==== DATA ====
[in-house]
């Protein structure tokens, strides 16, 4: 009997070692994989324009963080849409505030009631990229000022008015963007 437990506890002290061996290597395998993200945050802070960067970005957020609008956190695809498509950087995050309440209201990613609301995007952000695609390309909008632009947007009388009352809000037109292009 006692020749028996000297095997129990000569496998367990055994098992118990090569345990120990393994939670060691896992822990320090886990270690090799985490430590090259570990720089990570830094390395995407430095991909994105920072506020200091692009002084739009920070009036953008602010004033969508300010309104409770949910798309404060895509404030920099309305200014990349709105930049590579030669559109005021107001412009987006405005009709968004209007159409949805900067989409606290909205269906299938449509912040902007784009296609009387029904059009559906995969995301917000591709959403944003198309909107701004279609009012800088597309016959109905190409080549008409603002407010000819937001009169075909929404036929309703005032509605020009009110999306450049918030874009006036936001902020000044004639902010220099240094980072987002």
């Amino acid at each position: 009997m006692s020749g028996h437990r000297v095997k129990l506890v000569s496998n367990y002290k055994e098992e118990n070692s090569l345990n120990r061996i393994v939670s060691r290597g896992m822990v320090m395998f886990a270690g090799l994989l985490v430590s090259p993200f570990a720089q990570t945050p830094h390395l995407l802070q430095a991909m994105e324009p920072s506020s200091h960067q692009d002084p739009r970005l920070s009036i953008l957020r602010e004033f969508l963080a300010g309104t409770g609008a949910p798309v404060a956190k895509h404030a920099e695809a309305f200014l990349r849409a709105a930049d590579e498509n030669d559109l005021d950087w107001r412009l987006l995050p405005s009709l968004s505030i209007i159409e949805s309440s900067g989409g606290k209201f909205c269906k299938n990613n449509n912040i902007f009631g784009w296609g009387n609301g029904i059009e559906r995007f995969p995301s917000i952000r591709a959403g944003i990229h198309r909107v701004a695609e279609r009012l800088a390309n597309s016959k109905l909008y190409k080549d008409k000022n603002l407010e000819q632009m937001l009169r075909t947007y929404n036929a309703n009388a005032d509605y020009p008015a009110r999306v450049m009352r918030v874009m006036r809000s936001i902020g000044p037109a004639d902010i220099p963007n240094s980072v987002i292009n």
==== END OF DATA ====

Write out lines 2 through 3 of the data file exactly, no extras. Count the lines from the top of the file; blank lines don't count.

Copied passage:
């Protein structure tokens, strides 16, 4: 009997070692994989324009963080849409505030009631990229000022008015963007 437990506890002290061996290597395998993200945050802070960067970005957020609008956190695809498509950087995050309440209201990613609301995007952000695609390309909008632009947007009388009352809000037109292009 006692020749028996000297095997129990000569496998367990055994098992118990090569345990120990393994939670060691896992822990320090886990270690090799985490430590090259570990720089990570830094390395995407430095991909994105920072506020200091692009002084739009920070009036953008602010004033969508300010309104409770949910798309404060895509404030920099309305200014990349709105930049590579030669559109005021107001412009987006405005009709968004209007159409949805900067989409606290909205269906299938449509912040902007784009296609009387029904059009559906995969995301917000591709959403944003198309909107701004279609009012800088597309016959109905190409080549008409603002407010000819937001009169075909929404036929309703005032509605020009009110999306450049918030874009006036936001902020000044004639902010220099240094980072987002």
């Amino acid at each position: 009997m006692s020749g028996h437990r000297v095997k129990l506890v000569s496998n367990y002290k055994e098992e118990n070692s090569l345990n120990r061996i393994v939670s060691r290597g896992m822990v320090m395998f886990a270690g090799l994989l985490v430590s090259p993200f570990a720089q990570t945050p830094h390395l995407l802070q430095a991909m994105e324009p920072s506020s200091h960067q692009d002084p739009r970005l920070s009036i953008l957020r602010e004033f969508l963080a300010g309104t409770g609008a949910p798309v404060a956190k895509h404030a920099e695809a309305f200014l990349r849409a709105a930049d590579e498509n030669d559109l005021d950087w107001r412009l987006l995050p405005s009709l968004s505030i209007i159409e949805s309440s900067g989409g606290k209201f909205c269906k299938n990613n449509n912040i902007f009631g784009w296609g009387n609301g029904i059009e559906r995007f995969p995301s917000i952000r591709a959403g944003i990229h198309r909107v701004a695609e279609r009012l800088a390309n597309s016959k109905l909008y190409k080549d008409k000022n603002l407010e000819q632009m937001l009169r075909t947007y929404n036929a309703n009388a005032d509605y020009p008015a009110r999306v450049m009352r918030v874009m006036r809000s936001i902020g000044p037109a004639d902010i220099p963007n240094s980072v987002i292009n």